*Stamper, Kory. Word By Word: The Secret Life of Dictionaries. Pantheon, 2017 
Posted March 29, 2017

Kathy's Nikon S2

4" x 6"  oil on masonite   It has been quite a while since I have shared one of my mini (4"x6") pieces with you. It isn't that I haven't been painting them, I have. As usual, it comes down to photography. Or, to be more precise, taking the time to photograph my work—it is not one of my favorite activities. So, a painting of a camera seemed like an appropriate piece to reacquaint you with these minis o' mine. (Sorry, no detail shots. These pieces are too small for my camera or phone to successfully shoot up close.) Most of the cameras I have painted in the past are older than this one, and considering that this camera dates from sometime in the mid 1950s, it is absolutely space age in comparison. A cousin of ours loaned it to me and, quite frankly, I was on the fence about painting it. But it grew on me. So much so, that I did a larger version of it after I did this mini. I would like to thank our cousin Kathy for loaning the camera to me and compliment her on her extreme patience.
Posted March 17, 2017

sold • private collection thousand oaks, ca

1957 Chevy Truck Gauge Cluster

40" x 60"  oil on canvas (WARNING: Many would consider the following commentary to be obnoxiously long. So, if you have a pot on the stove or are performing emergency brain surgery, you might consider not reading this.) I was not even going to show you this piece today, but my mood shifted and I thought I would go out on a limb and actually type about my painting instead of continuing my incessant diatribe about the devastating cookie shortage going on around here. The above piece represents a sort of aesthetic leap. One always hopes that how you paint a piece can override a viewer's prejudice against the subject matter. For some reason, anything having to do with automobiles immediately turns off certain people. They encounter one of my "car" pieces and it is as if the piece does not exist. Don't get me wrong, I recognize that humans have distinct artistic tastes (though the amount of people who do not like paintings of toys kind of freaks me out) but the size of the "anti-car" group is astonishingly large. However, there appears to be a mystical size barrier that, when crossed, magically changes a piece from a mere subject-specific painting into a piece of "art." This old Chevy truck dashboard cluster is so dang beautiful that I decided to push it and play with the mysticism of scale. In a sense, I chose to make an aesthetic leap. The above digital image cannot truly relay scale, but when viewed in person, this five foot wide piece seems to have crossed the scale barrier. While it did not break through to everybody, this large wall of goo did reach many viewers that I think would not have been reached if the piece had been smaller. They did not seem to care that it was a "car" painting and liked it solely as art. I suppose that if I stuck to painting just one subject I could avoid my numerous encounters with people's varying tastes. That constraint is unlikely considering that limiting myself to painting just one thing would probably drive me to put a slug in my dome. (Not going to happen.) I do not paint in a "classical" fashion and pushing my style of painting larger presents many distinct challenges—limited time horizon not being the least of them. Those challenges make my larger pieces arduous marathons that leave me wiped out and desperately seeking more cookies. (Don't act surprised, you knew I would somehow bring this commentary back around to me and my important relationship with cookies. Now, if I could only get The Spousal Unit to read these commentaries. Actually, it might be better that She usually doesn't.).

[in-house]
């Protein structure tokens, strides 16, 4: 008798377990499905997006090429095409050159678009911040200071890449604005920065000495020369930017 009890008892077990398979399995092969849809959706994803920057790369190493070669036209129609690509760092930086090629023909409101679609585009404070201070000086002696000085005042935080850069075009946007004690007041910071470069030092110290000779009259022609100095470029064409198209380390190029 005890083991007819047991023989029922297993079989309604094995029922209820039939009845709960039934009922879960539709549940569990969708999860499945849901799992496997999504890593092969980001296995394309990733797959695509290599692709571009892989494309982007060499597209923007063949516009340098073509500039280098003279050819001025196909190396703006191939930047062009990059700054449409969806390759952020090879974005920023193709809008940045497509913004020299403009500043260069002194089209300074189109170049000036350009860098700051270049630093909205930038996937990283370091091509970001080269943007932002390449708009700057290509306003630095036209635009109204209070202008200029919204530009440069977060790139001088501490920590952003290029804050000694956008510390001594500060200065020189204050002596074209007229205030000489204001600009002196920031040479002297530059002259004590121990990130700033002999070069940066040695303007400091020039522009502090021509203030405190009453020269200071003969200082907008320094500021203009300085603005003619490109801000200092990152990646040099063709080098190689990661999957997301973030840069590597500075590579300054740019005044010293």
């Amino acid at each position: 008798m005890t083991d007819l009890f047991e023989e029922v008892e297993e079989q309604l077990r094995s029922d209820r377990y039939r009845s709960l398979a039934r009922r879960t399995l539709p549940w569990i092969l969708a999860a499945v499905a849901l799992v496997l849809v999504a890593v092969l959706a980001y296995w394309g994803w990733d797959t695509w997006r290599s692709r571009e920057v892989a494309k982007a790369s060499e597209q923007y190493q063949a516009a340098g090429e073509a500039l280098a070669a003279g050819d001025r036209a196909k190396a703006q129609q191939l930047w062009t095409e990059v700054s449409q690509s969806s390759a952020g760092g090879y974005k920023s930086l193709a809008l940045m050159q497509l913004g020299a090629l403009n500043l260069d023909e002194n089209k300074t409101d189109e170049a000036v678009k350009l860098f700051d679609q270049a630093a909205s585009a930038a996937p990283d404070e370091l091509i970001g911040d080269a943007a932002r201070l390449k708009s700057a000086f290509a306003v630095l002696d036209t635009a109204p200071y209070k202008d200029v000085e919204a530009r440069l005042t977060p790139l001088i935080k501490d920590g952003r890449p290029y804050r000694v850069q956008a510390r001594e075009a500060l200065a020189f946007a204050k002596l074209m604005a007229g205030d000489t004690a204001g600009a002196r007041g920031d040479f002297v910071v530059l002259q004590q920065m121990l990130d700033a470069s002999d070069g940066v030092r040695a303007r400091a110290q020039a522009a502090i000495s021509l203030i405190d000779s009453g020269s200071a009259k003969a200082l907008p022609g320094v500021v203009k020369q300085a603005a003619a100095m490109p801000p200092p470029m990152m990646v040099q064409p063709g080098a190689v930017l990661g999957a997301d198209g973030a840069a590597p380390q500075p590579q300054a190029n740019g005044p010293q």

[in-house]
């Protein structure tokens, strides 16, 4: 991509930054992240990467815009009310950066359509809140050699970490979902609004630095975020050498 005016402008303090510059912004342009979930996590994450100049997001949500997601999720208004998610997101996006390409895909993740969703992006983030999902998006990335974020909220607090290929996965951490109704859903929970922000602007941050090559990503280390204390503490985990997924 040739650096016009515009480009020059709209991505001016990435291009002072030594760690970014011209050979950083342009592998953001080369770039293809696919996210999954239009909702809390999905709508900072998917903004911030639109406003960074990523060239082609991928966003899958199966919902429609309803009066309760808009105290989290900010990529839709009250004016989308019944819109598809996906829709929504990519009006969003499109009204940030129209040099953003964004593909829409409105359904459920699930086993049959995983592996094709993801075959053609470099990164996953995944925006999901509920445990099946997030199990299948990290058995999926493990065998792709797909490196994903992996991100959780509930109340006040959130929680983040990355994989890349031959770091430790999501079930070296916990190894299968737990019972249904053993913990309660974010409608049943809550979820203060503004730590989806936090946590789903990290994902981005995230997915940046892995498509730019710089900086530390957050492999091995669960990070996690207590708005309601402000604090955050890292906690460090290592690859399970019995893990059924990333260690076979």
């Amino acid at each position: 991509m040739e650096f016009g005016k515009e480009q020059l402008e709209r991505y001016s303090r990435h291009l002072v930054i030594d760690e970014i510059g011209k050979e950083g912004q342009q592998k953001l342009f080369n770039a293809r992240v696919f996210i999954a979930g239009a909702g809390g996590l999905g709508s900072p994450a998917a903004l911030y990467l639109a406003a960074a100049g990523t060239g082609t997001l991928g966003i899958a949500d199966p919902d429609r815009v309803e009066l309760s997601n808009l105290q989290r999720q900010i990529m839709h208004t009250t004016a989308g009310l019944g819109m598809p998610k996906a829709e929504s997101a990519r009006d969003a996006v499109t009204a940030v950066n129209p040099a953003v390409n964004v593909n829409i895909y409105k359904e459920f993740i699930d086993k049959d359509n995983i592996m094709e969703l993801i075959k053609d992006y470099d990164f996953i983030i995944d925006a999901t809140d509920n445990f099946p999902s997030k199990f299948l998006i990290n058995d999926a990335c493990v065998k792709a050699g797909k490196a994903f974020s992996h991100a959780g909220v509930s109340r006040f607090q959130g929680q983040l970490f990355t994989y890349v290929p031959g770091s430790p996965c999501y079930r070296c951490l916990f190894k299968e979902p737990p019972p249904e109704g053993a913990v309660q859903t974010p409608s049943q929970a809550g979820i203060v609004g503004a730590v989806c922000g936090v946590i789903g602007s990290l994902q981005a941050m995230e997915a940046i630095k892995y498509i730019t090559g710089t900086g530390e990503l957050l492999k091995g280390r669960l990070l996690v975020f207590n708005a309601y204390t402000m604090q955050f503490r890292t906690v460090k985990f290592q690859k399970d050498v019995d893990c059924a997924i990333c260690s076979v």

Posted March 10, 2017

Raymond's Box Cameras